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Oliver residents may face steep water rate hike

MADISON -- Water rates in the village of Oliver would increase for the first time in 10 years if a request is approved as submitted by the village this week to the Wisconsin Public Service Commission.

MADISON -- Water rates in the village of Oliver would increase for the first time in 10 years if a request is approved as submitted by the village this week to the Wisconsin Public Service Commission.

The Oliver Municipal Water Plant has been operating at a loss for several years and was advised by the PSC to raise its rates in order to remain financially viable, said Mary Kutzler, village clerk.

"We need to increase our revenues; the PSC told us that," Kutzler said.

The application seeks a 23 percent increase in rates, which would boost the average residential water bill by $10.78 from $46.88 to $57.66, according to PSC data.

With operating revenues estimated at $18,348 for 2007 and expenses, taxes and depreciation totaling an estimated $21,509, the utility faces a $3,161 net loss this year, according to the application.

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The request will be analyzed by PSC staff, which will prepare a revenue recommendation. A public hearing will be scheduled within a few months before the commissioners' vote on the request.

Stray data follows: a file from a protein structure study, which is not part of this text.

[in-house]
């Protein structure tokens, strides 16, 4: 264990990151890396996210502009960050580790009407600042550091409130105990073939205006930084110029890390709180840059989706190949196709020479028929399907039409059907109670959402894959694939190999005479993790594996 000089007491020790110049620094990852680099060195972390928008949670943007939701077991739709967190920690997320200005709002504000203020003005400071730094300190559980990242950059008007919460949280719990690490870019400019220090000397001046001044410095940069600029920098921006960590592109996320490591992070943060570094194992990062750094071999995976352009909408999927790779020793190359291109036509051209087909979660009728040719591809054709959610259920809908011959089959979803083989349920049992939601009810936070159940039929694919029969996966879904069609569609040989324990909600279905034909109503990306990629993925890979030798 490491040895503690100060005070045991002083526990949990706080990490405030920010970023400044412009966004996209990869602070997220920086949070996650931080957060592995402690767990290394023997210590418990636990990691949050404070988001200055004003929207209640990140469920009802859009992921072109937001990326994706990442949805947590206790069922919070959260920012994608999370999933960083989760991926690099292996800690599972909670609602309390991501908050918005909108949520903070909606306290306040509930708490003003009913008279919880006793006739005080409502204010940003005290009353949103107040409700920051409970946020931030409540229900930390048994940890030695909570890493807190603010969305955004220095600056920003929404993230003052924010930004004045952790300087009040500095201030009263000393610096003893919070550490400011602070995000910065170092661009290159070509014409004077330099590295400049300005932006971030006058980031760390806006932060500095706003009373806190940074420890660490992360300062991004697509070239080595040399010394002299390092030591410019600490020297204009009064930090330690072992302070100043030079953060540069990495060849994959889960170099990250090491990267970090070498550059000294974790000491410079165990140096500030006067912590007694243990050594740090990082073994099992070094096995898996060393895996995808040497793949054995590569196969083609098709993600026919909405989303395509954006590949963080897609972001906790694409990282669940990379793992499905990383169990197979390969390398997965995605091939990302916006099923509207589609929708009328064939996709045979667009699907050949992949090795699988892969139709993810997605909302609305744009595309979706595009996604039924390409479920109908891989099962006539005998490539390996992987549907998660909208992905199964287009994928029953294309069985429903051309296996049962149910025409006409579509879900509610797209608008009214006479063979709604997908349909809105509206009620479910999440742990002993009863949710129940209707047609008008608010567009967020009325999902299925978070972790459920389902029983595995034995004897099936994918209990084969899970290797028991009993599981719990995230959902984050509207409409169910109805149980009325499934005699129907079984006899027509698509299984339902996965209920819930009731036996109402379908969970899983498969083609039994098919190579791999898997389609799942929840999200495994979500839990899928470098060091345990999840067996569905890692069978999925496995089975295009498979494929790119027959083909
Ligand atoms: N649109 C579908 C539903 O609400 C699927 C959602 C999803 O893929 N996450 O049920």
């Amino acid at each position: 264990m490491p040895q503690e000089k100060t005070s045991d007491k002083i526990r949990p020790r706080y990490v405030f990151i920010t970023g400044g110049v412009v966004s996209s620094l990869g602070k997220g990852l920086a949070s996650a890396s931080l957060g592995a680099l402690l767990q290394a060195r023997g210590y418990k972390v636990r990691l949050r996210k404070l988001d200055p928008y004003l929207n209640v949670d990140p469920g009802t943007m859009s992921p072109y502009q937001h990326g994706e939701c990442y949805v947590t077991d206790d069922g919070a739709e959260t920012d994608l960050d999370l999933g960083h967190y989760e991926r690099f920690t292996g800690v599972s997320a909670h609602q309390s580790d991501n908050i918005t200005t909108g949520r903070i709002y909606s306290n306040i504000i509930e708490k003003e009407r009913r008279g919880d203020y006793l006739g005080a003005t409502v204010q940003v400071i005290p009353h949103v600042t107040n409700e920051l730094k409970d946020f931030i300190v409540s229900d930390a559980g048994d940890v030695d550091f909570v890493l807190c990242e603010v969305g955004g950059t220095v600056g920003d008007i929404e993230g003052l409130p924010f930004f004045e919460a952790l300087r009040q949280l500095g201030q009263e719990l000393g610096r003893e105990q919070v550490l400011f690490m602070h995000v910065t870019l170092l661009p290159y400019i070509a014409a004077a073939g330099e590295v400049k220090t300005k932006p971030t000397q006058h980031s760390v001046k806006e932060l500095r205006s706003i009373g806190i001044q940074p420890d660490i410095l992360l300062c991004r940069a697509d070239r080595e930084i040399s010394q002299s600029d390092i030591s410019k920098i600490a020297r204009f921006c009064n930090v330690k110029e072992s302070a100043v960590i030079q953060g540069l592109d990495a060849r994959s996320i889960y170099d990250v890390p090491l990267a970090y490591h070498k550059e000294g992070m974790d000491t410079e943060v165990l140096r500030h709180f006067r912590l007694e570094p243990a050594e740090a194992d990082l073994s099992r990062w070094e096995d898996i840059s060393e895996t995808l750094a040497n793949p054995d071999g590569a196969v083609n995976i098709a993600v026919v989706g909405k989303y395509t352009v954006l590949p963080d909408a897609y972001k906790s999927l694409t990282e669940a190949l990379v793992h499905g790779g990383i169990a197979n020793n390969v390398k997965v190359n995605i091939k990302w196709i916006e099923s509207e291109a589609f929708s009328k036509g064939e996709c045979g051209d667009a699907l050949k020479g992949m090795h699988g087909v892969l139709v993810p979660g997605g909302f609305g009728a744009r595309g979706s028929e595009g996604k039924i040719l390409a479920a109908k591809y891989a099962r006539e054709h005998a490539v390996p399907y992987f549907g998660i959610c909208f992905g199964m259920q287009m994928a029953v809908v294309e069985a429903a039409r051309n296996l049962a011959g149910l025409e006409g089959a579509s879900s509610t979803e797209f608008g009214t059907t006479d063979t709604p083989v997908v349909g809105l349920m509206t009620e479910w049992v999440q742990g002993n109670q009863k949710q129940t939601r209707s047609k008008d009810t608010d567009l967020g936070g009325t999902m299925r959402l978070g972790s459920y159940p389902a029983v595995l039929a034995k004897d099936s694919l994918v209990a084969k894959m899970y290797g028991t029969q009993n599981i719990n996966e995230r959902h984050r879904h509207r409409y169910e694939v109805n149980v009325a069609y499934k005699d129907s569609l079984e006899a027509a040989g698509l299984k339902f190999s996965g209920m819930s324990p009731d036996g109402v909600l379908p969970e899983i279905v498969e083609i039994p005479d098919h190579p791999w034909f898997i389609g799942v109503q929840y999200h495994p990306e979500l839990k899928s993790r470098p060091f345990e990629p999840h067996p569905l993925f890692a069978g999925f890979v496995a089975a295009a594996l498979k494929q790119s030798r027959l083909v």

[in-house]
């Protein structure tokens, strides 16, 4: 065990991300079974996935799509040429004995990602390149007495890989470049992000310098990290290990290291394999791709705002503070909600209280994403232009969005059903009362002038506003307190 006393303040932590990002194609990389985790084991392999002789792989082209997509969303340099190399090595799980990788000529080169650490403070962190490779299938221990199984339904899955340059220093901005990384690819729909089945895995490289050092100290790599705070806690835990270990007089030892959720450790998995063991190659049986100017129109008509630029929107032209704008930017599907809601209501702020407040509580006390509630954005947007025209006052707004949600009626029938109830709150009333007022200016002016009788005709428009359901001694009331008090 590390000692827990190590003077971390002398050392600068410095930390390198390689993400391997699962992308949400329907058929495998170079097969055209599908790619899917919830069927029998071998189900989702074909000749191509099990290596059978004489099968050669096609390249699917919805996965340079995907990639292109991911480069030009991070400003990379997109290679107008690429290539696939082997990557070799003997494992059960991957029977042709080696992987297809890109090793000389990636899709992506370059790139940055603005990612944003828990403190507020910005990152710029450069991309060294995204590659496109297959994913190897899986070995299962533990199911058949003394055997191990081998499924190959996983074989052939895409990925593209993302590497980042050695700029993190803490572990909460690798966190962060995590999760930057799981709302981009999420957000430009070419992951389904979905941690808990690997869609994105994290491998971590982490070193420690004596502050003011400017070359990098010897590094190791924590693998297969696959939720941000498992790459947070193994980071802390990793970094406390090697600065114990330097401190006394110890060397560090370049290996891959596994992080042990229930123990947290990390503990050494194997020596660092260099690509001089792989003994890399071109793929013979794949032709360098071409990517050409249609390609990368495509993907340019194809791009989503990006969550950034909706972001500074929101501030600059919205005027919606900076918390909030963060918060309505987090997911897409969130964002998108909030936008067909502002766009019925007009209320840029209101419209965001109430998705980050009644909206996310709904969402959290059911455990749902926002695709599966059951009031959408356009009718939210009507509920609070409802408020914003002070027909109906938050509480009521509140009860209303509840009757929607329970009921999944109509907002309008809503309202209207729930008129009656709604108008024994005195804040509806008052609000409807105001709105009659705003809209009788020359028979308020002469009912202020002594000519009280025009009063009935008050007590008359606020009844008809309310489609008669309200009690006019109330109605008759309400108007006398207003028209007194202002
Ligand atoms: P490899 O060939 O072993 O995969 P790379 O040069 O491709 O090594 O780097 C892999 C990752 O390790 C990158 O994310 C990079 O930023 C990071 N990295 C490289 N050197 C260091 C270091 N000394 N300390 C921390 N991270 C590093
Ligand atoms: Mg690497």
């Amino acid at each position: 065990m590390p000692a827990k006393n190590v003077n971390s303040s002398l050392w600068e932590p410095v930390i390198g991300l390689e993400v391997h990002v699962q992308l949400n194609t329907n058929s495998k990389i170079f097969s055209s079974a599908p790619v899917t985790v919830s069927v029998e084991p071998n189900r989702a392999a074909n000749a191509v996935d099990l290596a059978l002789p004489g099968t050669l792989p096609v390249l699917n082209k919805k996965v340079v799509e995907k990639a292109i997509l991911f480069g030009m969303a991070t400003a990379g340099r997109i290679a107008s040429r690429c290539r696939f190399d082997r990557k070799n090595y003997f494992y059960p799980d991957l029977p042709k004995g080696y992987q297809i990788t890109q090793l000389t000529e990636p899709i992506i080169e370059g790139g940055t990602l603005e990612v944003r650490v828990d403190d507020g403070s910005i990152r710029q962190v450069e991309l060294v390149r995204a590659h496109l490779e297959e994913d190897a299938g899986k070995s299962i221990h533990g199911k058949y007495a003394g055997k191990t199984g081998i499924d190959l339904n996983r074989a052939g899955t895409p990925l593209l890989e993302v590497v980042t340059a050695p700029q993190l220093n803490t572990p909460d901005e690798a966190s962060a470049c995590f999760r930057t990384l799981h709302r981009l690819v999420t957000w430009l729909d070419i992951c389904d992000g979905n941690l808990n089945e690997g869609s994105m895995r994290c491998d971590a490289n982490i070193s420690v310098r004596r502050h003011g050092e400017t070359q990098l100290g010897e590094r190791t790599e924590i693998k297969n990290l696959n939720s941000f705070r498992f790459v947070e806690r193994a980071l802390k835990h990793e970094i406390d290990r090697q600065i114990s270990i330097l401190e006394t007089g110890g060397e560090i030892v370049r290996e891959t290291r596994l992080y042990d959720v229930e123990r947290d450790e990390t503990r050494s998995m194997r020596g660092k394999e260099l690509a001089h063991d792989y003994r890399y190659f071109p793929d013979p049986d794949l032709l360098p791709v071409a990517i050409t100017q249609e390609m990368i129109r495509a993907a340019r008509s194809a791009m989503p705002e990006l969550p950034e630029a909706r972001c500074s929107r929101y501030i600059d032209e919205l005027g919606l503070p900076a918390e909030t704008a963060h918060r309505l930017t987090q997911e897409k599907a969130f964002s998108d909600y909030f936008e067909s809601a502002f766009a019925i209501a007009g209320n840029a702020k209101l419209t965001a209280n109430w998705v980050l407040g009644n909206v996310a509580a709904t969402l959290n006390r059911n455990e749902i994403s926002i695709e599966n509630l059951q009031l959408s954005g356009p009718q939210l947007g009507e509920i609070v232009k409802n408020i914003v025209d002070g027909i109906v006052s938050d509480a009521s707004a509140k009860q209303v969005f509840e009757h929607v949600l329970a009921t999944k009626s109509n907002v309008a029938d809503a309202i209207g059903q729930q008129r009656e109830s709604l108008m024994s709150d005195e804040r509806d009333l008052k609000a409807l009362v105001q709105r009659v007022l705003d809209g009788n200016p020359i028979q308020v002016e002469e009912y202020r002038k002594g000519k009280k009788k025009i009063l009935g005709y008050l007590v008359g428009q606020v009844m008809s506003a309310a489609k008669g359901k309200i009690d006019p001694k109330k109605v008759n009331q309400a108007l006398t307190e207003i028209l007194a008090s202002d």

Kutzler wouldn't predict how residents will respond to the request for higher rates, but cautioned that more improvements may be necessary to increase the water system's capacity.

"I honestly don't know how they'll take it. We only have 47 people (as customers) and we can't go over 50 without drilling a new well, the PSC told us. Eventually, we'll have to drill a new well or buy a new pump if we need more water," she said.

Kutzler referred other questions about the application to the village's auditor Michael McDonnell, of Duluth, who didn't return phone calls seeking comment.

In a separate action this week, the PSC allowed the village to use the $66,800 environmental fee generated from the construction of the Arrowhead-Weston power line to replace playground equipment that is 40 years old, maintenance to the 25-year-old town hall and repairs to the town's clay and gravel roads.

"That will help. Our state road aids are only about $9,000 a year," Kutzler said.

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